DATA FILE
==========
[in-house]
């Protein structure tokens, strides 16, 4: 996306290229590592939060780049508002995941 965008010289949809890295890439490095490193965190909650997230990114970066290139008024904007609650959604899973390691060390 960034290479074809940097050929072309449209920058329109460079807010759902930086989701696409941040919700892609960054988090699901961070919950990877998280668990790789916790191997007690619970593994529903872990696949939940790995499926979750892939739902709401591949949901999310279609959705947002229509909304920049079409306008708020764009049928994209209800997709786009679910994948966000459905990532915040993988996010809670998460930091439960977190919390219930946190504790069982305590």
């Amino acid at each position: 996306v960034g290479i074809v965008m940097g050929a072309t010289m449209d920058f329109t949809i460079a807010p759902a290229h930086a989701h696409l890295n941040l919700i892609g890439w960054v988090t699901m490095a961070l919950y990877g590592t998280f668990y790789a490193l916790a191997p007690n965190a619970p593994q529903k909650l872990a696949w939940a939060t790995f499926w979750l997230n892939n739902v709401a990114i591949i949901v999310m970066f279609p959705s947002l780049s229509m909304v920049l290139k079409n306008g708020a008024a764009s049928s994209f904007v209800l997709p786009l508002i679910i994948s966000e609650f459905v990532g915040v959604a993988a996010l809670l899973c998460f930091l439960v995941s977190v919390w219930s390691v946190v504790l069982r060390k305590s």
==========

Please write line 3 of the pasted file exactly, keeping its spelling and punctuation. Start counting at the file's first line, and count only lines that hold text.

């Amino acid at each position: 996306v960034g290479i074809v965008m940097g050929a072309t010289m449209d920058f329109t949809i460079a807010p759902a290229h930086a989701h696409l890295n941040l919700i892609g890439w960054v988090t699901m490095a961070l919950y990877g590592t998280f668990y790789a490193l916790a191997p007690n965190a619970p593994q529903k909650l872990a696949w939940a939060t790995f499926w979750l997230n892939n739902v709401a990114i591949i949901v999310m970066f279609p959705s947002l780049s229509m909304v920049l290139k079409n306008g708020a008024a764009s049928s994209f904007v209800l997709p786009l508002i679910i994948s966000e609650f459905v990532g915040v959604a993988a996010l809670l899973c998460f930091l439960v995941s977190v919390w219930s390691v946190v504790l069982r060390k305590s």